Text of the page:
The main spectroscopic techniques that are utilised are spin resolved photoemission and spin resolved Auger Electron Spectroscopy.  The former, for which we utilise either synchrotron radiation or a DC discharge as light sources, is the most direct probe of spin resolved electronic structure.  For Auger Electron Spectroscopy we utilise an energetic electron beam. This latter technique has the advantage that - with spin resolution - it is an element specific magnetic probe. The work will be undertaken using the spin polarised spectroscopy apparatus, one chamber of which is shown below, currently based at the Cockcroft Institute adjacent to Daresbury Laboratory. Instrumental developments currently involve spin polarimeter enhancements.

    The principal aim of this project is to understand and develop the properties of novel materials that will act as polarised electron sources for spin injection into semiconductors in spintronics devices.

  • NOWNANO DTC studentships. Supervised by various supervisors

    Applications are invited for up to 20 PhD places. Offering up to ten fully-funded four-year PhD scholarships for UK or European Union nationals that have been resident in the UK for at least 3 years. Non-UK students are welcome to apply, however, they would need to provide proof of funding. Email:

    NOWNANO builds on the world-leading expertise in all nanoscience within Manchester and Lancaster universities to offer a broad interdisciplinary doctoral training centre. PhD students will receive initial training that will show them the breadth and potential of nanoscience, before they focus on mastering one specific area of the subject. This area could range from studying the most exciting materials in nanoscience, such as graphene, to applying nanotechnology in drug delivery or making new biomaterials. Throughout the research training the cohort will meet and discuss their research, building a group of outstanding scientists that will help to lead world research in nanoscience in the future.

    The NOWNANO DTC PhD takes four years because the challenges presented by nanoscience are inherently interdisciplinary, and to make a contribution in this area requires training that crosses discipline boundaries. Postgraduate students in the DTC will be provided with a great awareness of developments outside the narrower remit of their research project and be able to discuss and reflect on a range of science that falls within the heading of nanoscience and its exploitation. This takes time, which is why we have a four year programme. The funding is there to ensure you can write up and complete the PhD in this period; there will be no expectations that students spend time writing up after the four years. We also have funding to cover the relatively high running and travel costs of our DTC studentship, including support for presenting your results at international conferences.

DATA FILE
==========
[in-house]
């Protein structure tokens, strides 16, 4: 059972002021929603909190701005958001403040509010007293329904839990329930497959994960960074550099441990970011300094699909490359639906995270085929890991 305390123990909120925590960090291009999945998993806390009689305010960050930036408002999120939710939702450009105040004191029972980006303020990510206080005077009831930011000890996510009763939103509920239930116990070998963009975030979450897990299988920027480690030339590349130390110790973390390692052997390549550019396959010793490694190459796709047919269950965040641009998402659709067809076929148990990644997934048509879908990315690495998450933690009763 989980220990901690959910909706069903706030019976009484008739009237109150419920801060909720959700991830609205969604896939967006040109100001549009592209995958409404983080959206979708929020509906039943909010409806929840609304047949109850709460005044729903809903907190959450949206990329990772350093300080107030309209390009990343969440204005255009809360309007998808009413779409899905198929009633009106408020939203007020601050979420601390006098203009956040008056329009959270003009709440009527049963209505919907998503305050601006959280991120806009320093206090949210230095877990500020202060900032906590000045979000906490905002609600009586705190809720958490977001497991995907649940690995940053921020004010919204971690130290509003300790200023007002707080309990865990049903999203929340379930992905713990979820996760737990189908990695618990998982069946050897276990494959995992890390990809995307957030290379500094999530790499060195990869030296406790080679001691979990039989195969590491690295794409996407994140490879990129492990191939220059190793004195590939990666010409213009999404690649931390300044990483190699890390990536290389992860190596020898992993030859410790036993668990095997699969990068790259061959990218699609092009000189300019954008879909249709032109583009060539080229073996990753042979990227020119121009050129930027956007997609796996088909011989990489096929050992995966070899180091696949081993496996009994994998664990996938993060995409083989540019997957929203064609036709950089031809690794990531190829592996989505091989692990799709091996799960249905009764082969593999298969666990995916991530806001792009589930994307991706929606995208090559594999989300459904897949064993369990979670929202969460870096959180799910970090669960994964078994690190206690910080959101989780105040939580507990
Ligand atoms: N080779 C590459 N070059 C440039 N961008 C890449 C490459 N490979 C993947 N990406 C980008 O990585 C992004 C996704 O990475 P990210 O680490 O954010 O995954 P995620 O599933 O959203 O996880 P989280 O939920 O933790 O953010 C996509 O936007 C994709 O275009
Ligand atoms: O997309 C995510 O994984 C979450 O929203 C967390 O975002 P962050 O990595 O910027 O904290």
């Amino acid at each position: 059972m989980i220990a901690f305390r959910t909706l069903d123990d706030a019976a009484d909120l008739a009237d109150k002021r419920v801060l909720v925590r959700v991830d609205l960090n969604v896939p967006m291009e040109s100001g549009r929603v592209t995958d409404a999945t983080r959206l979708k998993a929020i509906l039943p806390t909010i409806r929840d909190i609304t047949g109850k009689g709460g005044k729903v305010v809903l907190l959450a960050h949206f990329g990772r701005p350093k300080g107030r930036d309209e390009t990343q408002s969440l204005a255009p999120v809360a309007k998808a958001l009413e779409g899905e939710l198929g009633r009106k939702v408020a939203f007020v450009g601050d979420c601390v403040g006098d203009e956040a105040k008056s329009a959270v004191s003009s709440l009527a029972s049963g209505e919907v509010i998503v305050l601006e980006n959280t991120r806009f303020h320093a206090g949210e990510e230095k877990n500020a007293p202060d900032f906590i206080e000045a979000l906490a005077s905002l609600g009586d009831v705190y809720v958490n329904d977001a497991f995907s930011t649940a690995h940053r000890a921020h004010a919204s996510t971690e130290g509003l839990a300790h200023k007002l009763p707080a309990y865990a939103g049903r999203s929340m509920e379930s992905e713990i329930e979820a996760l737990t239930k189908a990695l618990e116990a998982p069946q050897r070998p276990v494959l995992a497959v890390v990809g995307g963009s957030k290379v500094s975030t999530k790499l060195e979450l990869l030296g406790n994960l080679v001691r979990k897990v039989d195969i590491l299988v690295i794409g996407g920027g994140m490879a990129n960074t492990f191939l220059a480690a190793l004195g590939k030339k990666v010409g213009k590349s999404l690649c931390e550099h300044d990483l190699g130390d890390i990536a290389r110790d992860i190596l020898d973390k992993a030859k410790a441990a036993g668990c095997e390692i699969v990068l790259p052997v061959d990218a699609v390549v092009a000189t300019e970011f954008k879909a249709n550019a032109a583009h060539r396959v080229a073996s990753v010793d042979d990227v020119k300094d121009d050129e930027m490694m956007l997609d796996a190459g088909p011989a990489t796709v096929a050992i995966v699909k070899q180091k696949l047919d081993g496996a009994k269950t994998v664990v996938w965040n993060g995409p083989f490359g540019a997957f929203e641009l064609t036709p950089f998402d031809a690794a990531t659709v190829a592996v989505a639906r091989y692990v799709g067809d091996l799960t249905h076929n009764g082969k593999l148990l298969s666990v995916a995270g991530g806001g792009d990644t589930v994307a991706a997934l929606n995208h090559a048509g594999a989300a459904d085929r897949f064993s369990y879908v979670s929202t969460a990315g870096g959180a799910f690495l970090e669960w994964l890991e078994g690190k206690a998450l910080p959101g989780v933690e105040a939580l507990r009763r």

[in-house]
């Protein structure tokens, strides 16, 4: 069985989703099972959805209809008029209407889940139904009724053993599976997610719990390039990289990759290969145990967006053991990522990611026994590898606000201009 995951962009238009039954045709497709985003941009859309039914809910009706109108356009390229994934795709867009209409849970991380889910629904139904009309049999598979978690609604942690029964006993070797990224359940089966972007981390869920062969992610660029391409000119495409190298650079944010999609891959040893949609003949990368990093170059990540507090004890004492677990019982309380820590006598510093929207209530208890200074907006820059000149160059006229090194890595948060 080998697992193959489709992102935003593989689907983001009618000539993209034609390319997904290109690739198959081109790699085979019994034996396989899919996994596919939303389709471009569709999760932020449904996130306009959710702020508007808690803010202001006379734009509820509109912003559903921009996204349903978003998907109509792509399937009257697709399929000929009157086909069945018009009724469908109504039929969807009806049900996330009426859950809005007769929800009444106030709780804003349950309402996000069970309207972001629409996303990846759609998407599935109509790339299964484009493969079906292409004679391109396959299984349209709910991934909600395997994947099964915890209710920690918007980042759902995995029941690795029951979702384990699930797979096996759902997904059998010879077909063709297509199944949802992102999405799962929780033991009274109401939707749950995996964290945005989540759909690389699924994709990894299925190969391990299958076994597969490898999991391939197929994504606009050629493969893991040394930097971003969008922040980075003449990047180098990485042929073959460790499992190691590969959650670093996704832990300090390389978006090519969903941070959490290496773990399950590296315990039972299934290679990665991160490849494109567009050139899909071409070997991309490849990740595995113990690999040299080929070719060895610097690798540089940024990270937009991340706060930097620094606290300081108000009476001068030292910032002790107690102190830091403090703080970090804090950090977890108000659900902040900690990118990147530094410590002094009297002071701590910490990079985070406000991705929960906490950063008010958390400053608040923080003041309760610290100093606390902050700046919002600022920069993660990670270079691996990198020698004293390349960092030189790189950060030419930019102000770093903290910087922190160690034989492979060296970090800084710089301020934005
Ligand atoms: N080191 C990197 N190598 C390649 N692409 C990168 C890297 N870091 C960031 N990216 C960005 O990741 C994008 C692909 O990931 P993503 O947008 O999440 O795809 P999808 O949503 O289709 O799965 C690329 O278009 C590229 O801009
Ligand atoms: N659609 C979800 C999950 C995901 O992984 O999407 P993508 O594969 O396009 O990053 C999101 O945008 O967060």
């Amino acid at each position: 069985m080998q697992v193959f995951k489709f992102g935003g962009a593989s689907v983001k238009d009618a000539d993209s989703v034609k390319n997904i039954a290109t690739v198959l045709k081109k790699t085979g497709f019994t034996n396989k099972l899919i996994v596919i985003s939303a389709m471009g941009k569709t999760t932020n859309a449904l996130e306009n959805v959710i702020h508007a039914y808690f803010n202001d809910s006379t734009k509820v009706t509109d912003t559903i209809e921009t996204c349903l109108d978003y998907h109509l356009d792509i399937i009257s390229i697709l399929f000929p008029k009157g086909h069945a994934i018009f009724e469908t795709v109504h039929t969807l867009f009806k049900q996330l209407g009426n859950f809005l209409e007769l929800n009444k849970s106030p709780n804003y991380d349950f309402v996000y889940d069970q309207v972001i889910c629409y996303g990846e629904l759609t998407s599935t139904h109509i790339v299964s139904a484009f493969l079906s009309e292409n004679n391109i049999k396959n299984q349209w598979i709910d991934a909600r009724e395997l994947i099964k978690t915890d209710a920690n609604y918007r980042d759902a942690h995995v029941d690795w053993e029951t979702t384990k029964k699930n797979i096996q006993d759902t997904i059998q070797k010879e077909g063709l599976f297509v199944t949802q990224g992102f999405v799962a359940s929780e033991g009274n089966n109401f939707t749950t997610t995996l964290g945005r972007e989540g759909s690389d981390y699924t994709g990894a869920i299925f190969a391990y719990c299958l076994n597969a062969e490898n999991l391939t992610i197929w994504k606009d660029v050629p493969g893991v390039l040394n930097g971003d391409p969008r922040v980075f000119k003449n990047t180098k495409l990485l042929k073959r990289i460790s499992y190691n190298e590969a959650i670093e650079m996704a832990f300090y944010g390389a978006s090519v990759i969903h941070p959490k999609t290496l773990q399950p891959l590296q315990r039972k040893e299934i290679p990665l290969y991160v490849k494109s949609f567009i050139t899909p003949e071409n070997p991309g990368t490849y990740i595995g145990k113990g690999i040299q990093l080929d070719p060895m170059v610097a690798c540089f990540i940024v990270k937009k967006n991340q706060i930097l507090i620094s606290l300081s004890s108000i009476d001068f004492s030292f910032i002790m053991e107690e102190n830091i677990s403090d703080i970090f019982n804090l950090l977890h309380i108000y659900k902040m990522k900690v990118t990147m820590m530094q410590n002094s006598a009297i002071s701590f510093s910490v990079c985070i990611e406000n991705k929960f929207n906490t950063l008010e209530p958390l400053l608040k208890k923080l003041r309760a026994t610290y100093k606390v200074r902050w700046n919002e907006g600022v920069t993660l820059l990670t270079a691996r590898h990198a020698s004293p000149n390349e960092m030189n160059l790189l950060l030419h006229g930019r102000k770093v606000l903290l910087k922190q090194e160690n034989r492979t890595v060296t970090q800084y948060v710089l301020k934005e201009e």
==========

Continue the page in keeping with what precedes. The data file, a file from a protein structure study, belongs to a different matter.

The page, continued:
We welcome applications from graduates with a good degree (first or upper second) in science, engineering or medical disciplines. Nanoscience may make significant contributions to clinical practice, so we welcome medics just as much as physicists!

  • Researcher Development

    "It is important for postdoctoral researchers to be able to develop individual career paths, reflecting different career destinations – Industrial, Academic and Research Associate – open to them." Sir Gareth Roberts

    The University is committed to providing first class development and career support to its researchers underpinned by adoption of the Principles of the Concordat to Support the Career Development of Researchers in full. This ambition is made explicit in the University’s recently published Research Strategy and in the University’s Concordat Implementation Plan.
    The Faculty Engineering & Physical Sciences aims to create an environment in which researchers can excel and reach their full potential by offering them a full range of personal, professional and career development opportunities through the Researcher Development Programme.

    Researcher Development is about your professional development as an independent researcher

    • See full schedule of faculty workshops.
    • New to Post? - Check out the Research Staff Handbook - A resource to get you started at Manchester, includes key contacts, useful induction checklist, university policies, support information and details about the Researcher Development Agenda.

    For further information see the Researcher Development Webpages